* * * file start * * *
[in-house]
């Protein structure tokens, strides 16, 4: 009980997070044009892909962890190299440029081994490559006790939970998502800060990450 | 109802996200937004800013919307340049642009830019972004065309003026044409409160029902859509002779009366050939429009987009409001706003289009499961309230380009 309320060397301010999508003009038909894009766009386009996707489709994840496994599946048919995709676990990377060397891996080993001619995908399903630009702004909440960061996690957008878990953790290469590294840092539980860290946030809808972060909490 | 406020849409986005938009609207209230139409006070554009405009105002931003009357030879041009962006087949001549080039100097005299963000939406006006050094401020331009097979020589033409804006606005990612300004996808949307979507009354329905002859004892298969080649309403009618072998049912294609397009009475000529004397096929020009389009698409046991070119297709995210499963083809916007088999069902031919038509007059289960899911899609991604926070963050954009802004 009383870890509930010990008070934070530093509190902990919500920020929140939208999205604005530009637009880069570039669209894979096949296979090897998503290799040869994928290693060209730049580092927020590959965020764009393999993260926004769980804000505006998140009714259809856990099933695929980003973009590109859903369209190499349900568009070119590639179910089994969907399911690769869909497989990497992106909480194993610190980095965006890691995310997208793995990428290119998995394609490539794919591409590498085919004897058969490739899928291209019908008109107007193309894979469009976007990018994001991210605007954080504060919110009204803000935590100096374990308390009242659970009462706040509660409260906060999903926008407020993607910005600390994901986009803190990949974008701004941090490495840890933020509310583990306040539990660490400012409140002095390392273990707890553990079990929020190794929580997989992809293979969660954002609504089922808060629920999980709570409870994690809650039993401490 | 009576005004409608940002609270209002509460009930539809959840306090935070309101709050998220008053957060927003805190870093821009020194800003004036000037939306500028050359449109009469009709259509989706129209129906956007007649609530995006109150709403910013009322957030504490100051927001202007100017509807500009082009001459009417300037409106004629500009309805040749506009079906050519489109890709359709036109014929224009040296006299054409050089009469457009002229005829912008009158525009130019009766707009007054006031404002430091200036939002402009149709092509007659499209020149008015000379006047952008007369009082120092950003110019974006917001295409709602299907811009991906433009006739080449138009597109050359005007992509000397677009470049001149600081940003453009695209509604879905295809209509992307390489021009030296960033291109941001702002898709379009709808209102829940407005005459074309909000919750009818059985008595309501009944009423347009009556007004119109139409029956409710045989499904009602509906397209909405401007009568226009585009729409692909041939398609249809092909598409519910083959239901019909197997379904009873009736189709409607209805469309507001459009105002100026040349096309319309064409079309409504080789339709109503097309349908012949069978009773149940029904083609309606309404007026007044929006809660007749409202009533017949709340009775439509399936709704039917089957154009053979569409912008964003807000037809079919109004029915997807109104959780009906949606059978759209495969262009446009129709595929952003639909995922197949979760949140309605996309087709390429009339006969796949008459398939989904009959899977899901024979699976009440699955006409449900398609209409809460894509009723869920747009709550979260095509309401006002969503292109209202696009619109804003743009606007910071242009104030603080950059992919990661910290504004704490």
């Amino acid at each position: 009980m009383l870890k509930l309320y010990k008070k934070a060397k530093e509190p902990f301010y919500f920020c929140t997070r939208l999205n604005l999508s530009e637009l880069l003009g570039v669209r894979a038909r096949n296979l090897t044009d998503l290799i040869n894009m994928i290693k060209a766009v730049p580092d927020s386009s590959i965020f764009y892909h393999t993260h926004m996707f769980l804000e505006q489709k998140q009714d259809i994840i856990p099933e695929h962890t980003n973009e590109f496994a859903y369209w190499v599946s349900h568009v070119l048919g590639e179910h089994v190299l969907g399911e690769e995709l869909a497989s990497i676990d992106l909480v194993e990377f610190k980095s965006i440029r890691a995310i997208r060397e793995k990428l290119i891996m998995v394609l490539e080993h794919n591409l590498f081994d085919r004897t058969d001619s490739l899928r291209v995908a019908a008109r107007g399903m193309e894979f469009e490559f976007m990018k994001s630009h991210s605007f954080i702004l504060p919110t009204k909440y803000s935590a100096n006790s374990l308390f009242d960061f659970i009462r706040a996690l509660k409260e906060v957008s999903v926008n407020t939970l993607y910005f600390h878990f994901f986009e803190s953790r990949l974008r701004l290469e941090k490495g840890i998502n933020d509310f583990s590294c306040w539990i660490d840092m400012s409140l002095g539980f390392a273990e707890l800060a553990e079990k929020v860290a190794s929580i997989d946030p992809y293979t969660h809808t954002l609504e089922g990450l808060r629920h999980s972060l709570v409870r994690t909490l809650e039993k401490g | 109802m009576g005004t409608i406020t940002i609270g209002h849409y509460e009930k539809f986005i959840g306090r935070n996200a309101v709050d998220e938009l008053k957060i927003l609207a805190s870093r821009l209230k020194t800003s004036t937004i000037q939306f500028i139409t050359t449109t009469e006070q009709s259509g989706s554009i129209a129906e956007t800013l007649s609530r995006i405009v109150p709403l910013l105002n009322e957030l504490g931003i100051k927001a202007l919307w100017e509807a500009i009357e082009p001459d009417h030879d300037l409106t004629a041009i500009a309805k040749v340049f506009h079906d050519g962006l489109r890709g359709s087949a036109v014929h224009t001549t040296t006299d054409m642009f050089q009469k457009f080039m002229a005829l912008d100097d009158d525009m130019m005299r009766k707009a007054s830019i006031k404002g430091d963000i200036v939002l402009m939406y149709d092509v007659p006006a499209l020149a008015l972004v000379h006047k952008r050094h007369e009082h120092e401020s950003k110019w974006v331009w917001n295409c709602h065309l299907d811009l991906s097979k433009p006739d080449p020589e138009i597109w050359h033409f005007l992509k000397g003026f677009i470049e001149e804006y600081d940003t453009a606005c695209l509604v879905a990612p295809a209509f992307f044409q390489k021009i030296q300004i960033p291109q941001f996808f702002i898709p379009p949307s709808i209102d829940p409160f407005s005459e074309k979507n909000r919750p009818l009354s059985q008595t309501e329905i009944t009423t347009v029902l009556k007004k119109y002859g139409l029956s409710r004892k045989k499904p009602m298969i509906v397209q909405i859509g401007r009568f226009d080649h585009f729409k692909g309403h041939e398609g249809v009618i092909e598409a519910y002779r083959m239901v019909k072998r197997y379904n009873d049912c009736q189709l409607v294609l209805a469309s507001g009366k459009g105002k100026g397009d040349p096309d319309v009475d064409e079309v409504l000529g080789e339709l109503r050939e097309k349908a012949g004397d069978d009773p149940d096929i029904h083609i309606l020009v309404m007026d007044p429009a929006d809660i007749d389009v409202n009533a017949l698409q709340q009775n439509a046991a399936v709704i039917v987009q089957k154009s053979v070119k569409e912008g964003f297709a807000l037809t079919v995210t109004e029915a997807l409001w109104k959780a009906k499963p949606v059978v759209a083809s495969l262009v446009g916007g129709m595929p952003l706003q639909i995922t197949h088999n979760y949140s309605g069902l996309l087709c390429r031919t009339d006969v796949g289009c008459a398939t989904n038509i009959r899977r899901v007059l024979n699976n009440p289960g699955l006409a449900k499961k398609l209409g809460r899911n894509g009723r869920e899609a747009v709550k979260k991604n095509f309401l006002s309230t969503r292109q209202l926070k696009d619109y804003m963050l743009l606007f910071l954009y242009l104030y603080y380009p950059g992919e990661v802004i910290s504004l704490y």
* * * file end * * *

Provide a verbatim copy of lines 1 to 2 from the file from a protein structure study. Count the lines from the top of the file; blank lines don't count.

[in-house]
């Protein structure tokens, strides 16, 4: 009980997070044009892909962890190299440029081994490559006790939970998502800060990450 | 109802996200937004800013919307340049642009830019972004065309003026044409409160029902859509002779009366050939429009987009409001706003289009499961309230380009 309320060397301010999508003009038909894009766009386009996707489709994840496994599946048919995709676990990377060397891996080993001619995908399903630009702004909440960061996690957008878990953790290469590294840092539980860290946030809808972060909490 | 406020849409986005938009609207209230139409006070554009405009105002931003009357030879041009962006087949001549080039100097005299963000939406006006050094401020331009097979020589033409804006606005990612300004996808949307979507009354329905002859004892298969080649309403009618072998049912294609397009009475000529004397096929020009389009698409046991070119297709995210499963083809916007088999069902031919038509007059289960899911899609991604926070963050954009802004 009383870890509930010990008070934070530093509190902990919500920020929140939208999205604005530009637009880069570039669209894979096949296979090897998503290799040869994928290693060209730049580092927020590959965020764009393999993260926004769980804000505006998140009714259809856990099933695929980003973009590109859903369209190499349900568009070119590639179910089994969907399911690769869909497989990497992106909480194993610190980095965006890691995310997208793995990428290119998995394609490539794919591409590498085919004897058969490739899928291209019908008109107007193309894979469009976007990018994001991210605007954080504060919110009204803000935590100096374990308390009242659970009462706040509660409260906060999903926008407020993607910005600390994901986009803190990949974008701004941090490495840890933020509310583990306040539990660490400012409140002095390392273990707890553990079990929020190794929580997989992809293979969660954002609504089922808060629920999980709570409870994690809650039993401490 | 009576005004409608940002609270209002509460009930539809959840306090935070309101709050998220008053957060927003805190870093821009020194800003004036000037939306500028050359449109009469009709259509989706129209129906956007007649609530995006109150709403910013009322957030504490100051927001202007100017509807500009082009001459009417300037409106004629500009309805040749506009079906050519489109890709359709036109014929224009040296006299054409050089009469457009002229005829912008009158525009130019009766707009007054006031404002430091200036939002402009149709092509007659499209020149008015000379006047952008007369009082120092950003110019974006917001295409709602299907811009991906433009006739080449138009597109050359005007992509000397677009470049001149600081940003453009695209509604879905295809209509992307390489021009030296960033291109941001702002898709379009709808209102829940407005005459074309909000919750009818059985008595309501009944009423347009009556007004119109139409029956409710045989499904009602509906397209909405401007009568226009585009729409692909041939398609249809092909598409519910083959239901019909197997379904009873009736189709409607209805469309507001459009105002100026040349096309319309064409079309409504080789339709109503097309349908012949069978009773149940029904083609309606309404007026007044929006809660007749409202009533017949709340009775439509399936709704039917089957154009053979569409912008964003807000037809079919109004029915997807109104959780009906949606059978759209495969262009446009129709595929952003639909995922197949979760949140309605996309087709390429009339006969796949008459398939989904009959899977899901024979699976009440699955006409449900398609209409809460894509009723869920747009709550979260095509309401006002969503292109209202696009619109804003743009606007910071242009104030603080950059992919990661910290504004704490």